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Yen beats 'Brexit'-plagued pound in currency volatility face-off
[LONDON] Traders foresee wilder swings in the yen than in the pound in coming months, even as the UK prepares to vote on whether to remain in the European Union.
Three-month implied volatility in the dollar-yen pair has jumped 4.5 per centage points in 2016 to 12.6 per cent, the biggest increaseof any major currency against the greenback. By contrast, the same measure of swings in the pound-dollar pair rose 3.3 per centage points to 12 per cent, while euro-dollar added 1.2 percentage points to 11.1 per cent.
The Bank of Japan's unexpected expansion of stimulus last month has not stemmed strength in the yen that has made it the best-performing major currency this year, surging 7 per cent against the dollar. Investors are taking refuge in assets perceived as the safest as concern about a global slowdown fuels selloffs in commodities and equities. Uncertainty over the finely balanced June 23 referendum on a so-called "Brexit" has added to the risk-averse sentiment.
"The new information that has been processed by the markets is the question of whether central banks are nearing the limit of their ability to soothe market fears," said Sam Tuck, a senior currency strategist at ANZ Bank New Zealand in Auckland. "Pound volatility never really had the stability that we had in the yen, as there was potential for rates normalization and markets knew the referendum was coming."
The yen fell 0.2 per cent to 112.35 per dollar as of 1:27 pm in Tokyo. It touched 110.99 on Feb. 11, a level unseen since Oct. 31, 2014, when the BOJ previously expanded stimulus.
The pound has dropped 5.4 per cent versus the dollar this year, the biggest decline among Group-of-10 peers. The currencytraded at US$1.3939 from US$1.3927 in New York. It dipped to US$1.3879 on Wednesday for the first time since March 2009. The euro was little changed at US$1.1024.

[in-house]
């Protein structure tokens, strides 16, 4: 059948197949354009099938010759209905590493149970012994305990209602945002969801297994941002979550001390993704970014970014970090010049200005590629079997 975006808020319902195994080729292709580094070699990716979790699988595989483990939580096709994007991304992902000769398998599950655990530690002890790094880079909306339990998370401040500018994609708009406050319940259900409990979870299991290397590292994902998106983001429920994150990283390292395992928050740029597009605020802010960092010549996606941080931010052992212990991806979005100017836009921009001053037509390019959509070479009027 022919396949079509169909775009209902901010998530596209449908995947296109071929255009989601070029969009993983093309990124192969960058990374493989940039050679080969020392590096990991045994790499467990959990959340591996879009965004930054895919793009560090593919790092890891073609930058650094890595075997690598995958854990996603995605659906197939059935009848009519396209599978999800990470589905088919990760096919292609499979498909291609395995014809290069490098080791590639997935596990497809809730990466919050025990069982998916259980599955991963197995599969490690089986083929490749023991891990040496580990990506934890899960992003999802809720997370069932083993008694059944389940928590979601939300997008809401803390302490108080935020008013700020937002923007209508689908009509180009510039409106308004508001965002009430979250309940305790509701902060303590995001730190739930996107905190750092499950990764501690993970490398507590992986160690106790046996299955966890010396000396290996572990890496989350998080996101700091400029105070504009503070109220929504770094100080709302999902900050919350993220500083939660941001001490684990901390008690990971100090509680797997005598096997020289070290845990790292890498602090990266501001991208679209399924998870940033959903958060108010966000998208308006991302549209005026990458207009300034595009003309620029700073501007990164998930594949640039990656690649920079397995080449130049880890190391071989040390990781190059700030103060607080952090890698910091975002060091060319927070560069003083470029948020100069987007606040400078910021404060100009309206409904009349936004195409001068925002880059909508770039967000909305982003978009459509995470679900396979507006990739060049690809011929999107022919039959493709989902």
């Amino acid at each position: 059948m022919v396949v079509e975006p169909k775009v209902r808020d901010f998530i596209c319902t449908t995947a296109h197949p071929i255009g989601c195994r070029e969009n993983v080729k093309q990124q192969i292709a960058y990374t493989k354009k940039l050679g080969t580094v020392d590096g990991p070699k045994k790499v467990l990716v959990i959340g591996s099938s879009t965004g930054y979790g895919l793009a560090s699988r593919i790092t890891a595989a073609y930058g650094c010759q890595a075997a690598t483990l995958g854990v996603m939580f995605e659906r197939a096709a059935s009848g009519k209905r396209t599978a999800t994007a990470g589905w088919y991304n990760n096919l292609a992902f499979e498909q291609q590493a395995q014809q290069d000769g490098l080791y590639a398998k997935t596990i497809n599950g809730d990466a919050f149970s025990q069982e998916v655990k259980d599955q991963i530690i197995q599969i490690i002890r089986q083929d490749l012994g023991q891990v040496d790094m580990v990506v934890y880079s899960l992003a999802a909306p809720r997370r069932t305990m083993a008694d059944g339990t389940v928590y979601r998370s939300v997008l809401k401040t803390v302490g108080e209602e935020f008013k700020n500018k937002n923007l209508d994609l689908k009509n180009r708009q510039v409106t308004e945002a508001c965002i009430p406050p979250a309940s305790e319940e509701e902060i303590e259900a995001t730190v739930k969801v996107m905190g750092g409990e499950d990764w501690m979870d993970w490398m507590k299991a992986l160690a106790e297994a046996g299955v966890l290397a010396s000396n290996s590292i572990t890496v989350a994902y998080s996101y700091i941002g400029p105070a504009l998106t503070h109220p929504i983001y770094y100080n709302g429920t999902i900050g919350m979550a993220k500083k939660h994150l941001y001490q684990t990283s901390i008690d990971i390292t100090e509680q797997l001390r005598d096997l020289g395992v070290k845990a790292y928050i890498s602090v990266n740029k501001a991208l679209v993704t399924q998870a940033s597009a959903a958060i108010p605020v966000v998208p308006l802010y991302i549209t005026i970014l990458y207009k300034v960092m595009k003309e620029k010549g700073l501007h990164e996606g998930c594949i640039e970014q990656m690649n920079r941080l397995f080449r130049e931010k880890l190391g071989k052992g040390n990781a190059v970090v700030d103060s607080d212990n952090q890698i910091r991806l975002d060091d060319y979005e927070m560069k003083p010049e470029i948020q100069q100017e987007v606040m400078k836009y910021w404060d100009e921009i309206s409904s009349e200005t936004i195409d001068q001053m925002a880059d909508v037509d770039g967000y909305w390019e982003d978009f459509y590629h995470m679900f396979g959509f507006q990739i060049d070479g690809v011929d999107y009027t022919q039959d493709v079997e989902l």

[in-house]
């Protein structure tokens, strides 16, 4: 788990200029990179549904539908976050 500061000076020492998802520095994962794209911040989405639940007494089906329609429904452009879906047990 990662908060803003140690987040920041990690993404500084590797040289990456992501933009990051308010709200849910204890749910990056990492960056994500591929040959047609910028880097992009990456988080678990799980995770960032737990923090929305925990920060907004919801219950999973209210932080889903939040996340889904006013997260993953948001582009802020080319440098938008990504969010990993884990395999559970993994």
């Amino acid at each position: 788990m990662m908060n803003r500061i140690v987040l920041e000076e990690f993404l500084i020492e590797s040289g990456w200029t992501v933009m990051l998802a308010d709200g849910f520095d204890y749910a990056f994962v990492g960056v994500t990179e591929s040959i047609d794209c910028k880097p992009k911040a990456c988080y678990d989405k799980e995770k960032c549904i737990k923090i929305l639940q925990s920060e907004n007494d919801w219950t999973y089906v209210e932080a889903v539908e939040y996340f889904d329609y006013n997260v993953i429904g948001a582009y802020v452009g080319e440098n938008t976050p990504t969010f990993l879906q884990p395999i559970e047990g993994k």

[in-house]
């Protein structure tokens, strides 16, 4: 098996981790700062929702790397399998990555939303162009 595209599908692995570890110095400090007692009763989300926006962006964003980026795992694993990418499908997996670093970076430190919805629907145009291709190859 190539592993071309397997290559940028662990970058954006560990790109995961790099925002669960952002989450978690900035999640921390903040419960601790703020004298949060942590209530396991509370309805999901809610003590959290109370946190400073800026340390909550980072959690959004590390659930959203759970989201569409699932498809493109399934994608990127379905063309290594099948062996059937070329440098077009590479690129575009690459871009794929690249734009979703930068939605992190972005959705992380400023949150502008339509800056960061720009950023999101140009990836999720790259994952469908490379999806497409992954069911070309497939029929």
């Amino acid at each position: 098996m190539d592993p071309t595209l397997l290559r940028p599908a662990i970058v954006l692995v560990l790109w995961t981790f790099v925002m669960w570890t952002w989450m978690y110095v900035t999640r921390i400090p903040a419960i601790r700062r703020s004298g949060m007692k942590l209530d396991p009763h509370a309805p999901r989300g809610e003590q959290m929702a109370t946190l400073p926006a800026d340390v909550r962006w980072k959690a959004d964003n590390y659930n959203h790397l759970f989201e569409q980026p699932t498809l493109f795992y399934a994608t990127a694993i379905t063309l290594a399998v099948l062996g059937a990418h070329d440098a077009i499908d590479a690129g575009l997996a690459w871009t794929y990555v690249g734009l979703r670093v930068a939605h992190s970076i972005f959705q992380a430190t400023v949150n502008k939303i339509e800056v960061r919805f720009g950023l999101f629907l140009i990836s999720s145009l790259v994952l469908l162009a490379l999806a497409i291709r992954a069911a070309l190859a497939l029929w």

Crude oil has fallen more than 10 per cent this year, while the value of global stocks have dropped by almost 10 per cent amid uncertainty over a slowing Chinese economy and an uneven US recovery.
Group-of-20 finance ministers and central bankers meet in Shanghai from Friday, with the International Monetary Fund urging policy makers to act urgently and forcefully to implement growth strategies.
China's vice finance minister Zhu Guangyao has pledged to coordinate with the G-20 to boost global confidence, while US Treasury Secretary Jacob J. Lew has indicated there won't be a massive global effort to stem financial-market turbulence at the gathering.
"Depending on the outcome of the G-20, by Monday the outlook for dollar-yen could completely change," said Naohiro Nomoto, an associate for currency trading at Bank of Tokyo- Mitsubishi UFJ in New York. "If nothing comes out of the G-20, dollar-yen may drop again."
Whereas the yen has been the main beneficiary of the turmoil, the additional uncertainty injected by the UK referendum has seen a majority of analysts calling for the pound to fall below US$1.35 in the event of a Brexit.
UK Prime Minister David Cameron announced a June 23 date for the vote last week. Opinion polls indicate the result is likely to be close, even with Cameron and most of his cabinet urging the country to choose to stay.
"If the market gets itself even more and more wound up and worried, then sterling will remain tactically vulnerable on the downside," Daragh Maher, New-York-based head of US currency strategy at HSBC Holdings Plc, said in a Bloomberg Television interview earlier this week. "The worry factor seems to be building."